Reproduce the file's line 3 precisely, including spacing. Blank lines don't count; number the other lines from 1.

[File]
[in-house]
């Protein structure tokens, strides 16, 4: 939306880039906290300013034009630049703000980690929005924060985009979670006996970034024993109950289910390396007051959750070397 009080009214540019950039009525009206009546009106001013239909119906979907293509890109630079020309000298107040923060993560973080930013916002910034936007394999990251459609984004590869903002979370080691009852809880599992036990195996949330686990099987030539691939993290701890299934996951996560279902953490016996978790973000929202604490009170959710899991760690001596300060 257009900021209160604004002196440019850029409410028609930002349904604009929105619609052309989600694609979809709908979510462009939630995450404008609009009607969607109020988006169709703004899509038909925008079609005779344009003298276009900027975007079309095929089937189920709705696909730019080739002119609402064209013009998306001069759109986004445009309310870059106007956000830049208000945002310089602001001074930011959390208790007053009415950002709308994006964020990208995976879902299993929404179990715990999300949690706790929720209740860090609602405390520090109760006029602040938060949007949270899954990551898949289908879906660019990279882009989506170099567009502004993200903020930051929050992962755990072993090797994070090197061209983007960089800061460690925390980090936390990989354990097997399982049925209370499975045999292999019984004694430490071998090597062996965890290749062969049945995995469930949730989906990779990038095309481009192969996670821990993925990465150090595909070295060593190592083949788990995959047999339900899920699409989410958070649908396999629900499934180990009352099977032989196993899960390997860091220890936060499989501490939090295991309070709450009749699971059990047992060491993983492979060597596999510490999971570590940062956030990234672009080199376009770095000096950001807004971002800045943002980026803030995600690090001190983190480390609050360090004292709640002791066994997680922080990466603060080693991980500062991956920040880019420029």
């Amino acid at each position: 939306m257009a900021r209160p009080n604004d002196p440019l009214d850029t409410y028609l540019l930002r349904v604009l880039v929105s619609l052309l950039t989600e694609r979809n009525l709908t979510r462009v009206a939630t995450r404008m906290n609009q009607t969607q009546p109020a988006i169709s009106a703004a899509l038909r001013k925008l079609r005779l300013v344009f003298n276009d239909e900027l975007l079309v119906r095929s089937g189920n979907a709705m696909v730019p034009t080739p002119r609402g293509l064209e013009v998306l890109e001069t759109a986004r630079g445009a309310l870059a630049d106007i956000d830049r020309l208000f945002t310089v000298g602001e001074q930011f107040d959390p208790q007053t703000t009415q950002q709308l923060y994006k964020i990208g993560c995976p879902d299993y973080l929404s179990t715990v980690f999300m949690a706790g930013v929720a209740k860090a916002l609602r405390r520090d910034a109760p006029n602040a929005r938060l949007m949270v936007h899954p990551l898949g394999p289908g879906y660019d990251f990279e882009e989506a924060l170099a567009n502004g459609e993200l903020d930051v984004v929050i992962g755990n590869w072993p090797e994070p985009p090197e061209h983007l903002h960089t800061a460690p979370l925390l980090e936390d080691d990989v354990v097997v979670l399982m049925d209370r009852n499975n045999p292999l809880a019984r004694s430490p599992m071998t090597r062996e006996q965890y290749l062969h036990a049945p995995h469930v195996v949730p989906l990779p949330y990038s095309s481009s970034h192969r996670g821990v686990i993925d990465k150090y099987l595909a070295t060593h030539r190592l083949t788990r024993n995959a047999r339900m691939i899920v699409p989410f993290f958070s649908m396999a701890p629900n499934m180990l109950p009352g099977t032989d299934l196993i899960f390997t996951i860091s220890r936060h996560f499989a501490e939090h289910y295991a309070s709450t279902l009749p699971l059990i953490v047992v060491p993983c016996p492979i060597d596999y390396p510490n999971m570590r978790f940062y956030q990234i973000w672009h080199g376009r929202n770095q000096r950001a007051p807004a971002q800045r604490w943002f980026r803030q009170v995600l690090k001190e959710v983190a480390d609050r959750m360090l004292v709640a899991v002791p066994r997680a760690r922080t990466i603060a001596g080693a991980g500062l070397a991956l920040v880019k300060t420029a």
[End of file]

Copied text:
């Amino acid at each position: 939306m257009a900021r209160p009080n604004d002196p440019l009214d850029t409410y028609l540019l930002r349904v604009l880039v929105s619609l052309l950039t989600e694609r979809n009525l709908t979510r462009v009206a939630t995450r404008m906290n609009q009607t969607q009546p109020a988006i169709s009106a703004a899509l038909r001013k925008l079609r005779l300013v344009f003298n276009d239909e900027l975007l079309v119906r095929s089937g189920n979907a709705m696909v730019p034009t080739p002119r609402g293509l064209e013009v998306l890109e001069t759109a986004r630079g445009a309310l870059a630049d106007i956000d830049r020309l208000f945002t310089v000298g602001e001074q930011f107040d959390p208790q007053t703000t009415q950002q709308l923060y994006k964020i990208g993560c995976p879902d299993y973080l929404s179990t715990v980690f999300m949690a706790g930013v929720a209740k860090a916002l609602r405390r520090d910034a109760p006029n602040a929005r938060l949007m949270v936007h899954p990551l898949g394999p289908g879906y660019d990251f990279e882009e989506a924060l170099a567009n502004g459609e993200l903020d930051v984004v929050i992962g755990n590869w072993p090797e994070p985009p090197e061209h983007l903002h960089t800061a460690p979370l925390l980090e936390d080691d990989v354990v097997v979670l399982m049925d209370r009852n499975n045999p292999l809880a019984r004694s430490p599992m071998t090597r062996e006996q965890y290749l062969h036990a049945p995995h469930v195996v949730p989906l990779p949330y990038s095309s481009s970034h192969r996670g821990v686990i993925d990465k150090y099987l595909a070295t060593h030539r190592l083949t788990r024993n995959a047999r339900m691939i899920v699409p989410f993290f958070s649908m396999a701890p629900n499934m180990l109950p009352g099977t032989d299934l196993i899960f390997t996951i860091s220890r936060h996560f499989a501490e939090h289910y295991a309070s709450t279902l009749p699971l059990i953490v047992v060491p993983c016996p492979i060597d596999y390396p510490n999971m570590r978790f940062y956030q990234i973000w672009h080199g376009r929202n770095q000096r950001a007051p807004a971002q800045r604490w943002f980026r803030q009170v995600l690090k001190e959710v983190a480390d609050r959750m360090l004292v709640a899991v002791p066994r997680a760690r922080t990466i603060a001596g080693a991980g500062l070397a991956l920040v880019k300060t420029a």